Sensors and gripper arms can simply be attached and removed as needed. You dont even have to be a specialist to quickly and easily replace a defective part, which makes the robots extremely flexible and economical to operate.
Evan Ackerman for IEEE Spectrum: As sensors, computers, actuators, and batteries decrease in size and increase in efficiency, it becomes possible to make robots much smaller without sacrificing a whole lot of capability. There’s a lower limit on usefulness, however, if you’re making a robot that needs to interact with humans or human-scale objects. You can continue to leverage shrinking components if you make robots that are modular: in other words, big robots that are made up of lots of little robots.
In some ways, it’s more complicated to do this, because if one robot is complicated, robots tend to be complicated. If you can get all of the communication and coordination figured out, though, a modular system offers tons of advantages: robots that come in any size you want, any configuration you want, and that are exceptionally easy to repair and reconfigure on the fly.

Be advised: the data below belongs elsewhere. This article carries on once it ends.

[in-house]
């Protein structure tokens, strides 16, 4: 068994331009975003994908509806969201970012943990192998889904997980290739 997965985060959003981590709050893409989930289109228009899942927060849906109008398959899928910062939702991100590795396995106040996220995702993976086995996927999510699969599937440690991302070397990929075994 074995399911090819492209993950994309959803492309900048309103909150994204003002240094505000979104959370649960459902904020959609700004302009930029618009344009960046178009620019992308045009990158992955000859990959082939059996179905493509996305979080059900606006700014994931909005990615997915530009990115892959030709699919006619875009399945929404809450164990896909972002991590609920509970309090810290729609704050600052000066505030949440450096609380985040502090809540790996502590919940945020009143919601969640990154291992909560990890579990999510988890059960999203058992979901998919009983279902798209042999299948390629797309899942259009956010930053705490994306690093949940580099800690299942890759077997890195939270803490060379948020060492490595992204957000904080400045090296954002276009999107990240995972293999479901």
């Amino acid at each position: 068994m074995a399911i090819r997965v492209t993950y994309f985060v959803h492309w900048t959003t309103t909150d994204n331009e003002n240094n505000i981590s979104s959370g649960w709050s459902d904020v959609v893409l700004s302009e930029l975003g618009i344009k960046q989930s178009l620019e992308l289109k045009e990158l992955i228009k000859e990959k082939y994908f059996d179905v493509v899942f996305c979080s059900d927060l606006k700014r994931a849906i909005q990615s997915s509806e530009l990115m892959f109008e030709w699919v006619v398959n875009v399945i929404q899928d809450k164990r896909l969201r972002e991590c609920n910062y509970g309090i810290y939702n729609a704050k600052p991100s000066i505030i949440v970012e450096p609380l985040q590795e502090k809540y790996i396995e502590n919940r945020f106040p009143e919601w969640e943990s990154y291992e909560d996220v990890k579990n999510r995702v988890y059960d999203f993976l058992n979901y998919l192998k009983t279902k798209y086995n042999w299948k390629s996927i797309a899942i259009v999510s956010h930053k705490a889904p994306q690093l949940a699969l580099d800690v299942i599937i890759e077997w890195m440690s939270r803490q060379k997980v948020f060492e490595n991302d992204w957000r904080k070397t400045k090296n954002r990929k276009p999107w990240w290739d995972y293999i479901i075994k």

MIT’s ChainFORM is an interesting take on this idea: it’s an evolution of last year’s LineFORM multifunctional snake robot that introduces modularity to the system, letting you tear of a strip of exactly how much robot you need, and then reconfigure it to do all kinds of things. Cont'd...
In order to interact with their environment and perform the tasks, lightweight robots, like all industrial robots, depend on tools - and in many cases these are vacuum grippers. These form the interface to the workpiece and are therefore a decisive part of the overall system. With their help, the robots can pick up, move, position, process, sort, stack and deposit a wide variety of goods and components. Vacuum gripping systems allow particularly gentle handling of workpieces, a compact and space-saving system design and gripping from above. Precisely because the object does not have to be gripped, the vacuum suction cupenables gapless positioning next to each other.